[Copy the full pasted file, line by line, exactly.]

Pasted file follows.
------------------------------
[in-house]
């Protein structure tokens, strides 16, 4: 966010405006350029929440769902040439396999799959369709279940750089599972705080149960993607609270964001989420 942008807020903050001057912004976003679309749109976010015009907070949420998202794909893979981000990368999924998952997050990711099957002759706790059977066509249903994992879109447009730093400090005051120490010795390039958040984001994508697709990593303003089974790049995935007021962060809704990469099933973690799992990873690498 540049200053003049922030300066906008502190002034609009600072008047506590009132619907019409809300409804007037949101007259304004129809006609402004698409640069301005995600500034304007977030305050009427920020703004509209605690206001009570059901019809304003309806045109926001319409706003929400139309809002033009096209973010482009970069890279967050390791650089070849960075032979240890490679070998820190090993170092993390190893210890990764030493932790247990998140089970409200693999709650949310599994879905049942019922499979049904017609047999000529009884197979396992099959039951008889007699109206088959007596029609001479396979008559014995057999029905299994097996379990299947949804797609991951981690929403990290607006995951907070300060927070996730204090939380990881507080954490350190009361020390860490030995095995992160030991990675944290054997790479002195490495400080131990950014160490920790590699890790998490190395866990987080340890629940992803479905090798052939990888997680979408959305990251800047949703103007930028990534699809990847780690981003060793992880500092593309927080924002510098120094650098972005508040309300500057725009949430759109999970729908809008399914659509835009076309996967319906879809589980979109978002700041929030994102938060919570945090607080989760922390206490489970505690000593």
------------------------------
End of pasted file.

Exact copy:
[in-house]
């Protein structure tokens, strides 16, 4: 966010405006350029929440769902040439396999799959369709279940750089599972705080149960993607609270964001989420 942008807020903050001057912004976003679309749109976010015009907070949420998202794909893979981000990368999924998952997050990711099957002759706790059977066509249903994992879109447009730093400090005051120490010795390039958040984001994508697709990593303003089974790049995935007021962060809704990469099933973690799992990873690498 540049200053003049922030300066906008502190002034609009600072008047506590009132619907019409809300409804007037949101007259304004129809006609402004698409640069301005995600500034304007977030305050009427920020703004509209605690206001009570059901019809304003309806045109926001319409706003929400139309809002033009096209973010482009970069890279967050390791650089070849960075032979240890490679070998820190090993170092993390190893210890990764030493932790247990998140089970409200693999709650949310599994879905049942019922499979049904017609047999000529009884197979396992099959039951008889007699109206088959007596029609001479396979008559014995057999029905299994097996379990299947949804797609991951981690929403990290607006995951907070300060927070996730204090939380990881507080954490350190009361020390860490030995095995992160030991990675944290054997790479002195490495400080131990950014160490920790590699890790998490190395866990987080340890629940992803479905090798052939990888997680979408959305990251800047949703103007930028990534699809990847780690981003060793992880500092593309927080924002510098120094650098972005508040309300500057725009949430759109999970729908809008399914659509835009076309996967319906879809589980979109978002700041929030994102938060919570945090607080989760922390206490489970505690000593």